Games as art

I’ve always liked the quote, “I don’t know if it’s art, but I like it!” One of the biggest issues I have with the whole “Games as Art” debate is that in 10 years no one will even care.

Alright, I know that is a helluva statement to make, but let me clarify it. How many children do you know don’t play videogames? Let’s take that a step up, how many teenagers? How many twenty-somethings? Depending on who your general social crowd is, I’ll bet you don’t hit a significant group of non-videogame participants that you know until the 30’s or maybe even 40’s. Even then, they may not be in the majority.

Ta da! Videogames are mainstream. Notice the almost overnight irrelevance of Jack Thompson. Sure, we have the occasional obnoxious legislator trying to pass some bill or another, but it almost always passes in and out of the news. Some random news commentator desperate for attention may ride out the tired trope of evil videogames and protecting children, but it’s about as original as writing an article on Rock ‘N Roll and the decadent influence it has on youth.

The entire concept of what is and what isn’t “art” is fairly nebulous, but if you care about a videogame being “art” you have little to worry about. Anything that is mainstream eventually produces dedicated artistic endeavors. There are numerous games (Which I am intentionally not going to name. Can you guess why?) that are already considered “art” by the videogame community. Outside of the videogame community why would anyone care? The rantings of Ebert on the art-worthiness of videogames are about as relevant as a dog’s opinion of a squirrel. A passing distraction that causes a lot of commotion and barking but will never get.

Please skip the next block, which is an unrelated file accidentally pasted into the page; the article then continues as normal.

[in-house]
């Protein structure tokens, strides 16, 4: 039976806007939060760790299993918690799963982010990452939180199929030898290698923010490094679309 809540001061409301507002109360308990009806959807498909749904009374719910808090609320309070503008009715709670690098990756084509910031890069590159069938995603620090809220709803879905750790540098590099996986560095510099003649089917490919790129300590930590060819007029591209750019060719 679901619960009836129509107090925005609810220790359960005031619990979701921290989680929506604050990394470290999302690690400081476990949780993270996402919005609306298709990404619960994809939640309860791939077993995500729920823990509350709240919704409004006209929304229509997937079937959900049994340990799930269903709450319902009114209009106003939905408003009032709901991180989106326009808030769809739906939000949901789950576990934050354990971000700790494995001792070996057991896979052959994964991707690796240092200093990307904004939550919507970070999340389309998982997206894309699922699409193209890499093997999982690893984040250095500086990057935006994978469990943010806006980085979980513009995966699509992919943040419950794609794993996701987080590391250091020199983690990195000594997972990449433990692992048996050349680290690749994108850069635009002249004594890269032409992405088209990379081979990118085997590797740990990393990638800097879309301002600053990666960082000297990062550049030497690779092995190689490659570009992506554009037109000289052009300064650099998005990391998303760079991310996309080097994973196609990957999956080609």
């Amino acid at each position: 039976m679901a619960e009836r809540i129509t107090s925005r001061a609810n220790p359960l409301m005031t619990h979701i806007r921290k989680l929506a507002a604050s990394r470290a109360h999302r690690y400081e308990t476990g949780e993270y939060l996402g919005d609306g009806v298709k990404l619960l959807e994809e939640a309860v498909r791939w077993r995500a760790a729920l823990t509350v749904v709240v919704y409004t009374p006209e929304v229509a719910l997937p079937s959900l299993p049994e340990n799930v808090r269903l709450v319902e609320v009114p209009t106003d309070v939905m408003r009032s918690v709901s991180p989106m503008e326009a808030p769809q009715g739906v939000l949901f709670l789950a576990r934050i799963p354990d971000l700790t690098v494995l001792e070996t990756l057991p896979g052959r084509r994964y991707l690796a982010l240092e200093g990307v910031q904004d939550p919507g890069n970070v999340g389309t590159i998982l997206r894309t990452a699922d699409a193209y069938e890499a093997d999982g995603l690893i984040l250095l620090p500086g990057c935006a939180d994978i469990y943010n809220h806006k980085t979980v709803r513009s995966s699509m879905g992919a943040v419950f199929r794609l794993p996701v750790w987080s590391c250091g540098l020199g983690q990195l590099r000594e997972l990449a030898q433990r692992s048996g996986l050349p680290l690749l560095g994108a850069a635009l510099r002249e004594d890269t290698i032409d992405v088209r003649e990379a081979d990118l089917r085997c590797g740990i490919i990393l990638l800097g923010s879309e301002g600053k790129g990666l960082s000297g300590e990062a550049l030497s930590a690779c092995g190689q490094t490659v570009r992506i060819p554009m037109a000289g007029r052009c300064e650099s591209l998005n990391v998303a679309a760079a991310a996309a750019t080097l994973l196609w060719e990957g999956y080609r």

As for me, I could care less. I don’t worry about how artistic a game is before I play. I am here to be entertained. This is not a different standard. Movies, books, and music are all things I enjoy but I feel no need to support anything for reasons beyond my personal interest. My personal opinion is that videogames are entirely better off without adding some artificial layer of snobbish elitism to them somewhere. Do we not already bemoan innovative games that don’t sell to big budget titles? Doesn’t that sound like the stereotypical struggle of the artistic endeavor already?

Comments

  1. This is pretty much how I feel. Art or not, I also know “what I like”. Doesn’t matter what others classify it as.

    But, as you mentioned, the fact that it is mainstream means that it will splinter even further into different classifications, just like movies. It’s unavoidable.

    But if it’s not fun, it’s not going to be successful. They are games, after all.

Trackbacks

  1. […] From the site that trackbacked my post I found Jason O. of ButtonMashing to be one of those apathetic to the argument, becuase it wont matter in 10 years. […]

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